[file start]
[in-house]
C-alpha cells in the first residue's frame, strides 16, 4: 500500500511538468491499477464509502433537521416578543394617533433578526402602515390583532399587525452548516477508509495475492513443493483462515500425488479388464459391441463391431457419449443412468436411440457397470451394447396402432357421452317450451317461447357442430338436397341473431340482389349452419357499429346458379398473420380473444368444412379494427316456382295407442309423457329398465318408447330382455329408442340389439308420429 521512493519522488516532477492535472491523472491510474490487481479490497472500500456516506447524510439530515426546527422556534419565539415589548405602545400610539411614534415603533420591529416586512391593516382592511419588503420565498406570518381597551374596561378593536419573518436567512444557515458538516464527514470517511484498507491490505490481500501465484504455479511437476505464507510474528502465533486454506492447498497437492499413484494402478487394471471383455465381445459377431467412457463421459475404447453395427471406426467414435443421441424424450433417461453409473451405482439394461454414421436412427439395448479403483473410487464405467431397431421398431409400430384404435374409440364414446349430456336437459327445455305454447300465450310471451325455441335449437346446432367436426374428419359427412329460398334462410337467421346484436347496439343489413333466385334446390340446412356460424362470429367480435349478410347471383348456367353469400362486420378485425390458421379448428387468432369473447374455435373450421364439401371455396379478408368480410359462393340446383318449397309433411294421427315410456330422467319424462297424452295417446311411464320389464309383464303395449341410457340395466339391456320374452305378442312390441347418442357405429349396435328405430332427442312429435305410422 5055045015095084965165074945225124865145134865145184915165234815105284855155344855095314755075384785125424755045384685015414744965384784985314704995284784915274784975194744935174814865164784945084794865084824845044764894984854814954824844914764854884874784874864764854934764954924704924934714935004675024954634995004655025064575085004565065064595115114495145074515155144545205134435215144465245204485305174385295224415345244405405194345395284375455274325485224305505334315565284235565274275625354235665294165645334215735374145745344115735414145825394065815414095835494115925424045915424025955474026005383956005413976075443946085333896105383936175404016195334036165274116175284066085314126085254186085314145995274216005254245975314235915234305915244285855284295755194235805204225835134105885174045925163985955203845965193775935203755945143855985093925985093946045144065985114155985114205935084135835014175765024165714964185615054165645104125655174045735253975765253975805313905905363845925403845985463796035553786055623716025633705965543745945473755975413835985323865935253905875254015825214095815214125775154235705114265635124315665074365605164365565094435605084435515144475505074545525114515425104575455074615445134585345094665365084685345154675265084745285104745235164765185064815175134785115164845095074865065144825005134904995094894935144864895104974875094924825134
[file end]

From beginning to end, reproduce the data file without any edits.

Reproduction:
[in-house]
C-alpha cells in the first residue's frame, strides 16, 4: 500500500511538468491499477464509502433537521416578543394617533433578526402602515390583532399587525452548516477508509495475492513443493483462515500425488479388464459391441463391431457419449443412468436411440457397470451394447396402432357421452317450451317461447357442430338436397341473431340482389349452419357499429346458379398473420380473444368444412379494427316456382295407442309423457329398465318408447330382455329408442340389439308420429 521512493519522488516532477492535472491523472491510474490487481479490497472500500456516506447524510439530515426546527422556534419565539415589548405602545400610539411614534415603533420591529416586512391593516382592511419588503420565498406570518381597551374596561378593536419573518436567512444557515458538516464527514470517511484498507491490505490481500501465484504455479511437476505464507510474528502465533486454506492447498497437492499413484494402478487394471471383455465381445459377431467412457463421459475404447453395427471406426467414435443421441424424450433417461453409473451405482439394461454414421436412427439395448479403483473410487464405467431397431421398431409400430384404435374409440364414446349430456336437459327445455305454447300465450310471451325455441335449437346446432367436426374428419359427412329460398334462410337467421346484436347496439343489413333466385334446390340446412356460424362470429367480435349478410347471383348456367353469400362486420378485425390458421379448428387468432369473447374455435373450421364439401371455396379478408368480410359462393340446383318449397309433411294421427315410456330422467319424462297424452295417446311411464320389464309383464303395449341410457340395466339391456320374452305378442312390441347418442357405429349396435328405430332427442312429435305410422 5055045015095084965165074945225124865145134865145184915165234815105284855155344855095314755075384785125424755045384685015414744965384784985314704995284784915274784975194744935174814865164784945084794865084824845044764894984854814954824844914764854884874784874864764854934764954924704924934714935004675024954634995004655025064575085004565065064595115114495145074515155144545205134435215144465245204485305174385295224415345244405405194345395284375455274325485224305505334315565284235565274275625354235665294165645334215735374145745344115735414145825394065815414095835494115925424045915424025955474026005383956005413976075443946085333896105383936175404016195334036165274116175284066085314126085254186085314145995274216005254245975314235915234305915244285855284295755194235805204225835134105885174045925163985955203845965193775935203755945143855985093925985093946045144065985114155985114205935084135835014175765024165714964185615054165645104125655174045735253975765253975805313905905363845925403845985463796035553786055623716025633705965543745945473755975413835985323865935253905875254015825214095815214125775154235705114265635124315665074365605164365565094435605084435515144475505074545525114515425104575455074615445134585345094665365084685345154675265084745285104745235164765185064815175134785115164845095074865065144825005134904995094894935144864895104974875094924825134